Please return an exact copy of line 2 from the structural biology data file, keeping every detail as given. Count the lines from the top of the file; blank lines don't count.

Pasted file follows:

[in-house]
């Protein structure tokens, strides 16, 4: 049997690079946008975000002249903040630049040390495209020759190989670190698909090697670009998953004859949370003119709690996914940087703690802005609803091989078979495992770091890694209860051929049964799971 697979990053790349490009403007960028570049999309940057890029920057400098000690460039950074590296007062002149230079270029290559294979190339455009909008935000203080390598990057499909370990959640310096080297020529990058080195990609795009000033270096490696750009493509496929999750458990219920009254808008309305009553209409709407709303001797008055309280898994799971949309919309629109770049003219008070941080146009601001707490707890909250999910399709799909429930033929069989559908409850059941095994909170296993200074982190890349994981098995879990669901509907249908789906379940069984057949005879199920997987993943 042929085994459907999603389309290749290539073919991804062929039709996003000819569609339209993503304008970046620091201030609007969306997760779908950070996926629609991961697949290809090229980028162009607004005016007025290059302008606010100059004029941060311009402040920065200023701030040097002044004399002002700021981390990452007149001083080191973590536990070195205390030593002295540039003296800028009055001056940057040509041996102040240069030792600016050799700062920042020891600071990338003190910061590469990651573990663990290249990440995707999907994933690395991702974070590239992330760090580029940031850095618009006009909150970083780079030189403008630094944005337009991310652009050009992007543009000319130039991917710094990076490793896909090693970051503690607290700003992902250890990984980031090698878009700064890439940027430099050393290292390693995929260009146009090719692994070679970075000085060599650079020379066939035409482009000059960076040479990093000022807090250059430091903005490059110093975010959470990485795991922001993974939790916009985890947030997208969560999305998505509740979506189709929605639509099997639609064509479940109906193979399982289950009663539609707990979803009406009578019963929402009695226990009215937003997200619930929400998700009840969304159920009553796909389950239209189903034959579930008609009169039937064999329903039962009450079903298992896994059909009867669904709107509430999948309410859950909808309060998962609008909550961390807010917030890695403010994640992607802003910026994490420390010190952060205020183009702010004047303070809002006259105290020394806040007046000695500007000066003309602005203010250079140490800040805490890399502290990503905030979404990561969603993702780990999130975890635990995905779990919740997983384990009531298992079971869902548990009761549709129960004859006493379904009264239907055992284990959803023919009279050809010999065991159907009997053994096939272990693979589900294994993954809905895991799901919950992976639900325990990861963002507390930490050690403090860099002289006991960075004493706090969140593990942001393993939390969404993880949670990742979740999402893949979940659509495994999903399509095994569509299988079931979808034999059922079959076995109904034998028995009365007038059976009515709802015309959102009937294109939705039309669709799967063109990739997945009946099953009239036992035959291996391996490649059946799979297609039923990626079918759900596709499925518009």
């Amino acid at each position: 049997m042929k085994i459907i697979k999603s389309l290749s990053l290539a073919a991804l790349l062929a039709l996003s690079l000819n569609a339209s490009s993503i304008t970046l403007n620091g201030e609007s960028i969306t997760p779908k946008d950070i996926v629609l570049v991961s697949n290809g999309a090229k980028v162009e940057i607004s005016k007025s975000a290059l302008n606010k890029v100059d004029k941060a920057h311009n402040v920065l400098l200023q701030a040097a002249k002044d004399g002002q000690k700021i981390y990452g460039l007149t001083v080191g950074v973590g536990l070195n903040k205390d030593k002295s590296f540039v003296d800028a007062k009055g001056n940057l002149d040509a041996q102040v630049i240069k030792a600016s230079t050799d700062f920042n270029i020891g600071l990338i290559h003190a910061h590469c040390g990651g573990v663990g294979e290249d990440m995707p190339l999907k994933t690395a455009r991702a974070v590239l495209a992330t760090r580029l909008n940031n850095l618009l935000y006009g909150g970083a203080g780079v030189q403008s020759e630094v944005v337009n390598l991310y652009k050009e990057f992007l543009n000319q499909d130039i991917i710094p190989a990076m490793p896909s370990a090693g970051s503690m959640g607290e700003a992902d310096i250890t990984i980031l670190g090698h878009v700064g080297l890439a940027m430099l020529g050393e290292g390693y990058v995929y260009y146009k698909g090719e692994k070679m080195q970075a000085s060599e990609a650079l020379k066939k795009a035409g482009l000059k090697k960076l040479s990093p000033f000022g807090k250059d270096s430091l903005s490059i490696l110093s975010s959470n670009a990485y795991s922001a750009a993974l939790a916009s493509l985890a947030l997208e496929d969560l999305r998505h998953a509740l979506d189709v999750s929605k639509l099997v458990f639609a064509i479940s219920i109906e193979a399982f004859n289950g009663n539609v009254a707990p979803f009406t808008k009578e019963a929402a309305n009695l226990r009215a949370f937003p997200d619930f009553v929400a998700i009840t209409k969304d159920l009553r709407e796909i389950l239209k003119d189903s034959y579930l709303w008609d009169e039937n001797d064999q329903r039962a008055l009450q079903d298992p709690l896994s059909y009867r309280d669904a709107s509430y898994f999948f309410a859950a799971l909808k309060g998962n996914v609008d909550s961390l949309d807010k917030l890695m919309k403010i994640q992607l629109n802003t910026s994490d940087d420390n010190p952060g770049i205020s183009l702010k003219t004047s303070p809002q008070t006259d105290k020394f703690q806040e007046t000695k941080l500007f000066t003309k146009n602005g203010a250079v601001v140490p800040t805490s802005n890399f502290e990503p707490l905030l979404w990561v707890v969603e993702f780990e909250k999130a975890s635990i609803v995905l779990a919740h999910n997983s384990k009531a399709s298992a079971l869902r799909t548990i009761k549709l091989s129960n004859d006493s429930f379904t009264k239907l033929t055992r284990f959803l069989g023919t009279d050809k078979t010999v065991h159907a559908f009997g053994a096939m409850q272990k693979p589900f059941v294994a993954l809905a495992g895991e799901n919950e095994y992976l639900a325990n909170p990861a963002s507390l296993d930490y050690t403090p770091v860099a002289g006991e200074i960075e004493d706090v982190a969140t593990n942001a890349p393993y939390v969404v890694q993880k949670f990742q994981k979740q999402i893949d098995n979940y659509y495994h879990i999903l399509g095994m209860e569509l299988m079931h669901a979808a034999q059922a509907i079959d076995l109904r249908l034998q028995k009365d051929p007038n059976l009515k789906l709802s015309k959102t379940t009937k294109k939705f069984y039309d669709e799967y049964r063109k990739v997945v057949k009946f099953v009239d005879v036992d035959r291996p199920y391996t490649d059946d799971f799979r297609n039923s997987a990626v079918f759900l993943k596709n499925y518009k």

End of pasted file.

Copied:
């Protein structure tokens, strides 16, 4: 049997690079946008975000002249903040630049040390495209020759190989670190698909090697670009998953004859949370003119709690996914940087703690802005609803091989078979495992770091890694209860051929049964799971 697979990053790349490009403007960028570049999309940057890029920057400098000690460039950074590296007062002149230079270029290559294979190339455009909008935000203080390598990057499909370990959640310096080297020529990058080195990609795009000033270096490696750009493509496929999750458990219920009254808008309305009553209409709407709303001797008055309280898994799971949309919309629109770049003219008070941080146009601001707490707890909250999910399709799909429930033929069989559908409850059941095994909170296993200074982190890349994981098995879990669901509907249908789906379940069984057949005879199920997987993943 042929085994459907999603389309290749290539073919991804062929039709996003000819569609339209993503304008970046620091201030609007969306997760779908950070996926629609991961697949290809090229980028162009607004005016007025290059302008606010100059004029941060311009402040920065200023701030040097002044004399002002700021981390990452007149001083080191973590536990070195205390030593002295540039003296800028009055001056940057040509041996102040240069030792600016050799700062920042020891600071990338003190910061590469990651573990663990290249990440995707999907994933690395991702974070590239992330760090580029940031850095618009006009909150970083780079030189403008630094944005337009991310652009050009992007543009000319130039991917710094990076490793896909090693970051503690607290700003992902250890990984980031090698878009700064890439940027430099050393290292390693995929260009146009090719692994070679970075000085060599650079020379066939035409482009000059960076040479990093000022807090250059430091903005490059110093975010959470990485795991922001993974939790916009985890947030997208969560999305998505509740979506189709929605639509099997639609064509479940109906193979399982289950009663539609707990979803009406009578019963929402009695226990009215937003997200619930929400998700009840969304159920009553796909389950239209189903034959579930008609009169039937064999329903039962009450079903298992896994059909009867669904709107509430999948309410859950909808309060998962609008909550961390807010917030890695403010994640992607802003910026994490420390010190952060205020183009702010004047303070809002006259105290020394806040007046000695500007000066003309602005203010250079140490800040805490890399502290990503905030979404990561969603993702780990999130975890635990995905779990919740997983384990009531298992079971869902548990009761549709129960004859006493379904009264239907055992284990959803023919009279050809010999065991159907009997053994096939272990693979589900294994993954809905895991799901919950992976639900325990990861963002507390930490050690403090860099002289006991960075004493706090969140593990942001393993939390969404993880949670990742979740999402893949979940659509495994999903399509095994569509299988079931979808034999059922079959076995109904034998028995009365007038059976009515709802015309959102009937294109939705039309669709799967063109990739997945009946099953009239036992035959291996391996490649059946799979297609039923990626079918759900596709499925518009």